I finished reading Virginia Woolf’s “To the Lighthouse” last week. Apart from some fifty experimental-ish pages toward the middle, it was stunning. Especially the closing. In fact, if anyone is interested in reading it but doesn’t have time, the last chapter is fifty pages and gives an ample taste of the complete work.
Above is a passage that captures the essence of the closing scenes. One of the novel’s principal themes is the often combative relationship between rational, scientific knowledge and emotional intimacy. Writing two years after the end of World War I, it is no surprise that Woolf gives little credit to the absolute, or our search for it. Deep questions of reality and how we approach it were shattered in the shallow trenches of the war.
Instead, Woolf ascribes significance to human relationships, regardless of their complications and intermittent drama. In the “now” Woolf was living in, this is what she felt was real, what was important. Yet, despite its high valuation of human connections, the novel goes to great lengths to show that even these cannot and need not be defined.
The Ramseys, who as a married couple act as the main character in “To the Lighthouse,” go through countless internal changes in how they relate to one another. Their relationship is always marked by respect, but it is interlaced with dependency, mistrust, judgement and enervation, to name a few emotions. They both admire and reject one another in a single sitting. But, in the end, it is their love that is real.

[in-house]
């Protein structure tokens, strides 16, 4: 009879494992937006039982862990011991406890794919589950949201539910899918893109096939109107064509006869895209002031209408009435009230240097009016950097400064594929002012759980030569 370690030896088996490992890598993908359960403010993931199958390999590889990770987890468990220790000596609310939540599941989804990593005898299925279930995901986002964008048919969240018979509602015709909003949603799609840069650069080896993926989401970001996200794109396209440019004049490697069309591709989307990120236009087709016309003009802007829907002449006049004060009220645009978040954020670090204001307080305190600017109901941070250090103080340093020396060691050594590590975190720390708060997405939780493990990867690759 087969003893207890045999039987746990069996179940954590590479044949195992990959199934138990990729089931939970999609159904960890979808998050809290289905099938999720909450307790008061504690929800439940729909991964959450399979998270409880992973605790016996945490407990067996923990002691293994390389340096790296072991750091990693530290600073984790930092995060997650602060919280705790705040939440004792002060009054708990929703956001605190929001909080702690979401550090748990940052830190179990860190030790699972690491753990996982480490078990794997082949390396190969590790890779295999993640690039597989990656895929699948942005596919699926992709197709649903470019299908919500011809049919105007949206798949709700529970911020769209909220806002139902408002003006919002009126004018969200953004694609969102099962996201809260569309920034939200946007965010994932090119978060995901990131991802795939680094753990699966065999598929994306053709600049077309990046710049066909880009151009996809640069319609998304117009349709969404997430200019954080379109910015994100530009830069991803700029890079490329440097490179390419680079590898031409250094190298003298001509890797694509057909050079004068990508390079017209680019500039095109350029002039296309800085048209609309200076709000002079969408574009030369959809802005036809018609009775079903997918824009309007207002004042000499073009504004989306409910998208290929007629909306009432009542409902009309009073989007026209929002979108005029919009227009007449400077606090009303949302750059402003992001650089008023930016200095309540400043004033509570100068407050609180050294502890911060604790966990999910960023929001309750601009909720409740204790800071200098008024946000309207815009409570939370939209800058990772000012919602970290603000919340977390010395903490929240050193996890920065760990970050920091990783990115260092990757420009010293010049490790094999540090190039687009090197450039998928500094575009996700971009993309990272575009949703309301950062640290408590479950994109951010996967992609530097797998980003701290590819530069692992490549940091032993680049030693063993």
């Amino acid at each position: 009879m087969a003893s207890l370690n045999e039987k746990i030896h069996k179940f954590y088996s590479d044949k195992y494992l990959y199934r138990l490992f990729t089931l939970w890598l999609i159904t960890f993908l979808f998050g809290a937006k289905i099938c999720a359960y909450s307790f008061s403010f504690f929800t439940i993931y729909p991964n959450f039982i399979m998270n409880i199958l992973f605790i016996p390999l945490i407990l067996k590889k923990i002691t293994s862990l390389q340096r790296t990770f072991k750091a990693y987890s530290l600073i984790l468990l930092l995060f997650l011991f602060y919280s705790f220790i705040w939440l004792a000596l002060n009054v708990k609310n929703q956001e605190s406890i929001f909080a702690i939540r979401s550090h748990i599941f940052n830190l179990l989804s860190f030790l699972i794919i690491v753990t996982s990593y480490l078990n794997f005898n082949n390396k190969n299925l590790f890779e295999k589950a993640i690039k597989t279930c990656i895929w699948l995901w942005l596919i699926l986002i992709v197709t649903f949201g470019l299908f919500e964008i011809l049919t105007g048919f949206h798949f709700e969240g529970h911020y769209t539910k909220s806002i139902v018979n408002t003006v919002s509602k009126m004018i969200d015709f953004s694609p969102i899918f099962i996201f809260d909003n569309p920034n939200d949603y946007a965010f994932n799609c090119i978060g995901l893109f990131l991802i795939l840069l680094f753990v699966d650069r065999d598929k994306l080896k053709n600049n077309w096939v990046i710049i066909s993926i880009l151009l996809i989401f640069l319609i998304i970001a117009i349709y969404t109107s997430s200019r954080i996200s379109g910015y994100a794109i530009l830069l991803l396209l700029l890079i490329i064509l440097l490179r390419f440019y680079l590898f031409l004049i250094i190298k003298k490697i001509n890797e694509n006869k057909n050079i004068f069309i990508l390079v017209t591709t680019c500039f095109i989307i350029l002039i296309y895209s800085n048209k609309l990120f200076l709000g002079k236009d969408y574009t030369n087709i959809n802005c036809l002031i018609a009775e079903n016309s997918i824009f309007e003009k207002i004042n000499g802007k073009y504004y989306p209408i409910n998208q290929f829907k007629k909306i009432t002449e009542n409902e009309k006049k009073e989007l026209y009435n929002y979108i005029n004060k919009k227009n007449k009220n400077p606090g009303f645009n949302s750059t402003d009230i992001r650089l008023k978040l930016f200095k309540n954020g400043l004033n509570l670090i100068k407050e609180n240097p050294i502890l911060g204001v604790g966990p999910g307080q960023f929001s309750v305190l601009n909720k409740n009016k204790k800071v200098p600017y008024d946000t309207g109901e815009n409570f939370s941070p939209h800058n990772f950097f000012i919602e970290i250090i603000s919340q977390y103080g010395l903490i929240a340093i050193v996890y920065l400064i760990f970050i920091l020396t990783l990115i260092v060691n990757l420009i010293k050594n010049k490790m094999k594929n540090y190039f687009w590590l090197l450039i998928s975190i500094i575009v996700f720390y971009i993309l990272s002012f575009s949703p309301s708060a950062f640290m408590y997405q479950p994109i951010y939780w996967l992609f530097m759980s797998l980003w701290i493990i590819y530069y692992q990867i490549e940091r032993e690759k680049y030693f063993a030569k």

Lily Briscoe, their friend and observer, is the character sharing her thoughts in the passage above. There is little doubt that Lily’s is Woolf’s voice in the novel. She is a painter who never married and who is devoted to her art. Specifically, she is most concerned with the distance between objects.
Lily believes that distance changes how we relate and how we see one another. For her, and so for Woolf, intimacy was sometimes only possible from afar, or in retrospect. But this shouldn’t worry us.
Human connections of any and all kind are valuable. It is upon this intimacy that we build a life of “daily miracles,” perhaps without the great revelation that History and Philosophy hoped for, but with the elementary meaning that keeps us aching for more.
Read Bogotá 2014